Carl Icahn pressuring McDonald’s to improve welfare of pigs raised for meat

The company promised to eliminate gestation crates 10 years ago but says pandemic disruptions delayed the plan

Last modified on Tue 22 Feb 2022 13.01 EST

One of Wall Street’s most fearsome activist investors has launched a campaign to force McDonald’s to change the way it buys pork for its Bacon McDouble Cheeseburgers, Sausage McMuffins and McRib sandwiches.

Carl Icahn, whose long history as an asset stripper precedes him, plans to challenge the practice used by some of McDonald’s pork suppliers of confining pregnant pigs in small crates and not in group housing.

Ichan is best known as an aggressive investor whose history spans hostile efforts to take over companies ranging from TWA, Marvel Comics, RJR Nabisco and US Steel, sometimes ruthlessly “downsizing” companies he takes over.

He owns just 200 shares in McDonalds, valued at approximately $50,000 – far less than the multimillion stakes he typically acquires in companies he targets. But he is using his holding – and his reputation – to push for Leslie Samuelrich, a sustainability-focused investor and president of Green Century Capital Management, and Maisie Ganzler, an executive at Bon Appétit, a restaurant management company, to be put on McDonald’s board.

The fast-food giant promised 10 years ago to end its suppliers’ crate practice and said Sunday that it expects to source 85% to 90% of its US pork from pigs not housed in “gestation stalls” during pregnancy, up from 60% currently, by the end of this year.

But Icahn, who became involved in the issue at the behest of his daughter, Michelle Icahn Nevin, says he had expected the use of the crates to be banned altogether, not merely have sows moved from crates only after they are confirmed pregnant four to six weeks into their 16-week term.

McDonald’s said it would be “impossible” to meet Icahn’s request to end the practice immediately as it would go against “veterinary science” and “harm the company’s shared pursuit of providing customers with quality product at accessible prices.”

And McDonald’s did not welcome Icahn’s intrusion, saying in a statement in response to Icahn’s notification that it would “evaluate the nominees as it would any other candidates proposed to it” at its annual shareholder meeting in April.

“Mr Icahn’s stated focus in making this nomination relates to a narrow issue regarding the Company’s pork commitment, which The Humane Society US has already introduced through a shareholder proposal,” the company said.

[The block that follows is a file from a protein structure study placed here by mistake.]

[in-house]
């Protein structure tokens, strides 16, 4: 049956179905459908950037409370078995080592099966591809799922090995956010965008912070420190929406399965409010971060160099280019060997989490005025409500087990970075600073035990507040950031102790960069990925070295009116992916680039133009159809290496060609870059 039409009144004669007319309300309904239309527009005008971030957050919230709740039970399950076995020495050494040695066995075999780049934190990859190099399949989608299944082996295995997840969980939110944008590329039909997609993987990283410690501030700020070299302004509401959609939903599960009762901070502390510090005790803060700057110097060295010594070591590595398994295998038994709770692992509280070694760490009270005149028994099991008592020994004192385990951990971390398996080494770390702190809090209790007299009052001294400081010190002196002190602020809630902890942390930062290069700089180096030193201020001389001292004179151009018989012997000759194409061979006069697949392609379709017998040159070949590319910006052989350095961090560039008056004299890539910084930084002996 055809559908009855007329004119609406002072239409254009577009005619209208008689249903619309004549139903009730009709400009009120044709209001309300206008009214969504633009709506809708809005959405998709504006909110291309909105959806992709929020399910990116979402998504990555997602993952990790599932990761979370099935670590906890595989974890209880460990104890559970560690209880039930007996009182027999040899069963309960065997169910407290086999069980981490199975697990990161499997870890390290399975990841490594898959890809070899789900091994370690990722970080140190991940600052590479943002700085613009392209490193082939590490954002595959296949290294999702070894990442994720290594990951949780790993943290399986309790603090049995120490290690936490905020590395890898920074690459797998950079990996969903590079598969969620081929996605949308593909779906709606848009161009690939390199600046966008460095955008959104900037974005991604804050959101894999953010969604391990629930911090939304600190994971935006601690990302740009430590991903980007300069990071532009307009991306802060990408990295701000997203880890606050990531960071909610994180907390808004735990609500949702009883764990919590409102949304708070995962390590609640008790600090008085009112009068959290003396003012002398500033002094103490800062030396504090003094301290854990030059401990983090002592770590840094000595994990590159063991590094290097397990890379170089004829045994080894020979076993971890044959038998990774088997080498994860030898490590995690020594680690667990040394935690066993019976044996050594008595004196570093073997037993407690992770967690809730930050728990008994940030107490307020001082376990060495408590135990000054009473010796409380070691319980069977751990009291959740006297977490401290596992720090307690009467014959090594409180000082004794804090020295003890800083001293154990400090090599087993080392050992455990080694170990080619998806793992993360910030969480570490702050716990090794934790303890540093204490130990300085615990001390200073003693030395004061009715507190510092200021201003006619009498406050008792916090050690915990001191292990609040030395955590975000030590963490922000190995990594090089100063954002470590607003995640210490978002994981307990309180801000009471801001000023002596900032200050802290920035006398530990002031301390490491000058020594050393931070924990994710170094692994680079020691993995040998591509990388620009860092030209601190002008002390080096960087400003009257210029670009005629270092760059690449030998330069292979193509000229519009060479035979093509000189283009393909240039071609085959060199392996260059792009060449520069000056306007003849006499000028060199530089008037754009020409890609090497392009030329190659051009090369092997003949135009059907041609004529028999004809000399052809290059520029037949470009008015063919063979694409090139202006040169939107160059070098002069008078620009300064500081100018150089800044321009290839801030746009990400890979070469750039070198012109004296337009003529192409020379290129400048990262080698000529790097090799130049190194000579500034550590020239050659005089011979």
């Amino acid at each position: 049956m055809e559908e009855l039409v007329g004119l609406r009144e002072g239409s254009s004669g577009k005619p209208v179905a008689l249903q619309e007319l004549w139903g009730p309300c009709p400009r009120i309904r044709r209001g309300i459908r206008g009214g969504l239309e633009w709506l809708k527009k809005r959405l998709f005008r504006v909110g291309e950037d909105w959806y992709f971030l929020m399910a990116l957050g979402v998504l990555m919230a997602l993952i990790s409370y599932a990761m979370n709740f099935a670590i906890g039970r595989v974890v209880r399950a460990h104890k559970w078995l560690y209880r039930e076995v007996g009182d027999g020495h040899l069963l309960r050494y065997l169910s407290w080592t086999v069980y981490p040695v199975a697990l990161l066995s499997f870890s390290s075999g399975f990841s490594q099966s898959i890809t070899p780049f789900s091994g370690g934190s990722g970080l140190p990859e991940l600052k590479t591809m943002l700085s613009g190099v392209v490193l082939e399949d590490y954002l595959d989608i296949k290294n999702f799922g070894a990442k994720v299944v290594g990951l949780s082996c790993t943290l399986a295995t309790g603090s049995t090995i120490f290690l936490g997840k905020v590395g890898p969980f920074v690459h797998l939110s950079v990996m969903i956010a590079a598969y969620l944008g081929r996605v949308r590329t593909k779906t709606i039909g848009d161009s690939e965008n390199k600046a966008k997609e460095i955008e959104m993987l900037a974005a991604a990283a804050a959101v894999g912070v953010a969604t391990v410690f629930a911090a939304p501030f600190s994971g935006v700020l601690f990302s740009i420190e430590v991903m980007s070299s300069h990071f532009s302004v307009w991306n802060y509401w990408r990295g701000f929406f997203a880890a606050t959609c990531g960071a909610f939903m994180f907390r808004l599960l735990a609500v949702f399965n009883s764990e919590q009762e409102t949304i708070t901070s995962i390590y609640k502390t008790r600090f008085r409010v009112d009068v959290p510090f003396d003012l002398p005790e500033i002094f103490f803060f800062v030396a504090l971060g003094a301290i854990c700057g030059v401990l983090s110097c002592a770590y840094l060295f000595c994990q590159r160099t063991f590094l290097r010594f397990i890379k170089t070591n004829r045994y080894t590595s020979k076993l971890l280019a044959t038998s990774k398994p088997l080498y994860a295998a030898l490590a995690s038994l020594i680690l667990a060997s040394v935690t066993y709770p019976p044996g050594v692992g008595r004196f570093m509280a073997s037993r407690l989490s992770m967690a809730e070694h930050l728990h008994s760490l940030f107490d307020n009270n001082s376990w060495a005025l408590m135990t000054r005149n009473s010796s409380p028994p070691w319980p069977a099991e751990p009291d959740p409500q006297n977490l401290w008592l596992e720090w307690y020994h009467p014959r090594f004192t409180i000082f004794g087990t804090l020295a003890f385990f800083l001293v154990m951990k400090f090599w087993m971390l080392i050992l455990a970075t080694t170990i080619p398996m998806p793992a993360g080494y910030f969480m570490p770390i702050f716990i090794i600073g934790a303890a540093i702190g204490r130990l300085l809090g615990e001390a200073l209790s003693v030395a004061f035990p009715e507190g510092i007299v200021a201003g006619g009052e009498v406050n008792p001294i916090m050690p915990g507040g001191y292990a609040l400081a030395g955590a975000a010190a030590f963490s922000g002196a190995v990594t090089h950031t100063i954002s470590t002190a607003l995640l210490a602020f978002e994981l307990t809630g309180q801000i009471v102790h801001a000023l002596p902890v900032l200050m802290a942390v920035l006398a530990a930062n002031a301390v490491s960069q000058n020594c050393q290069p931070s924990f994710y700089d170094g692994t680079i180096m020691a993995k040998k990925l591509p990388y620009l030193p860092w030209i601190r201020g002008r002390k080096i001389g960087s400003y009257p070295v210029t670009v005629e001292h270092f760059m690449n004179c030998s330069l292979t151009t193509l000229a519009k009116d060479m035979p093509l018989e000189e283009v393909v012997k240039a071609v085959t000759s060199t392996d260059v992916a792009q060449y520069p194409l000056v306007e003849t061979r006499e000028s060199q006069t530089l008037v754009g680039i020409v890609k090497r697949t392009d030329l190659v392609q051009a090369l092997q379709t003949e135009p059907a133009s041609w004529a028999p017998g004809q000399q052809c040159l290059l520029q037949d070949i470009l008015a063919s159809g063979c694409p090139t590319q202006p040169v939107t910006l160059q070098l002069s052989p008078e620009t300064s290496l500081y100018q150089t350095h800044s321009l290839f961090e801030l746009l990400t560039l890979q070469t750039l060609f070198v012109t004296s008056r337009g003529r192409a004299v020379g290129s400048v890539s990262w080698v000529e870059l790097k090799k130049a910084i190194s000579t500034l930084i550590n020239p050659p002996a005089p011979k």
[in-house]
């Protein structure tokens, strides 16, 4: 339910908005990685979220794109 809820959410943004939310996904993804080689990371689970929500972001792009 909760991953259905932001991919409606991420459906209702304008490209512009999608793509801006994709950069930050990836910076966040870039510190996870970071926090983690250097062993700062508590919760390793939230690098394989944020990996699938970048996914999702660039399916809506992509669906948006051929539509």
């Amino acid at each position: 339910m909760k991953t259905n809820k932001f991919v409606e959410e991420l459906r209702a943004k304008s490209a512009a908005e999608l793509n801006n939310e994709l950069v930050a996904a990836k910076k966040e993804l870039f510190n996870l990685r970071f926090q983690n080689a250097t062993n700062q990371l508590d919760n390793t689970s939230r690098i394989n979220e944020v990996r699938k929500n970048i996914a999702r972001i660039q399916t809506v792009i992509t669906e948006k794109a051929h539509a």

The investor’s efforts to pressure McDonald’s comes a year after several members of Exxon’s board of directors were pushed out in a shake-up by activist shareholders looking for the oil giant to act decisively on climate change.

Icahn told Bloomberg TV last week that he was committed to taking action, despite McDonald’s explanation that outbreaks of swine disease and the Covid-19 pandemic delayed producers’ ability to meet its original timeline by two years.

“We’re not going to fool around with them any more,” he said.

But the company shot back, critiquing Icahn for his majority holdings in Viskase, a firm that produces packaging, such as sausage casings, for pork and poultry. “It’s noteworthy that Icahn has not publicly called on Viskase to adopt commitments.”

The conflict also highlights the limited and often slow progress that food producers have made in altering their supply chains. McDonald’s says it sources only approximately 1% of US pork production and does not own any sows, or produce or package pork in the US.

“More than ever, our customers want to know how their food is produced and where it comes from,” the company posted on its Animal Health & Welfare page, adding that it is using its size and global reach “to improve animal health and welfare” and “source chicken, eggs, beef and pork from producers who share our commitments.”

A 2005 study commissioned by the American Society of Swine Veterinarians asserted that “pigs are explorative by nature, and exploratory behavior is considered an important component of pig welfare.”

The study noted “the difficulty experienced by sows in advanced gestation when the space is restricted,” adding that “it appears that increasing available space in gestation stalls would improve sow welfare.”

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